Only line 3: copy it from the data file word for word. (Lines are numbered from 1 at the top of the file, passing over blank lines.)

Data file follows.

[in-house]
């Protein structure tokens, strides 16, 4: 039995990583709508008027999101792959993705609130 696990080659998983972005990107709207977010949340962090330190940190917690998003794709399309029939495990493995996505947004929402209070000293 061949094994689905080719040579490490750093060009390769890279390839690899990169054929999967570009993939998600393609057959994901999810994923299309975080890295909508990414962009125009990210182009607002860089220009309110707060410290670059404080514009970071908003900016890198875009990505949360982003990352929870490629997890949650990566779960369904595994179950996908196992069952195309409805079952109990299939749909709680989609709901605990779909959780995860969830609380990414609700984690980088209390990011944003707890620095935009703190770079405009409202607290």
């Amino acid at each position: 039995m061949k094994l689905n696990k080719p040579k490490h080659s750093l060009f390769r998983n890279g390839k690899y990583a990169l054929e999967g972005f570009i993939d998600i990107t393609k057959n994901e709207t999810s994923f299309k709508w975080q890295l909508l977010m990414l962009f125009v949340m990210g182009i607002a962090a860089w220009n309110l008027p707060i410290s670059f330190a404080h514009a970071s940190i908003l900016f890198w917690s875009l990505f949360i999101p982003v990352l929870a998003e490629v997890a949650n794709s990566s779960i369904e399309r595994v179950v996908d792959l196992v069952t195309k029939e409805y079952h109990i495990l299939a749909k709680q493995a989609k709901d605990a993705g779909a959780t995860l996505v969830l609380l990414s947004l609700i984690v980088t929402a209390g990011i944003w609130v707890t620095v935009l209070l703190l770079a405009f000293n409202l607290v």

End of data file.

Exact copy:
């Amino acid at each position: 039995m061949k094994l689905n696990k080719p040579k490490h080659s750093l060009f390769r998983n890279g390839k690899y990583a990169l054929e999967g972005f570009i993939d998600i990107t393609k057959n994901e709207t999810s994923f299309k709508w975080q890295l909508l977010m990414l962009f125009v949340m990210g182009i607002a962090a860089w220009n309110l008027p707060i410290s670059f330190a404080h514009a970071s940190i908003l900016f890198w917690s875009l990505f949360i999101p982003v990352l929870a998003e490629v997890a949650n794709s990566s779960i369904e399309r595994v179950v996908d792959l196992v069952t195309k029939e409805y079952h109990i495990l299939a749909k709680q493995a989609k709901d605990a993705g779909a959780t995860l996505v969830l609380l990414s947004l609700i984690v980088t929402a209390g990011i944003w609130v707890t620095v935009l209070l703190l770079a405009f000293n409202l607290v």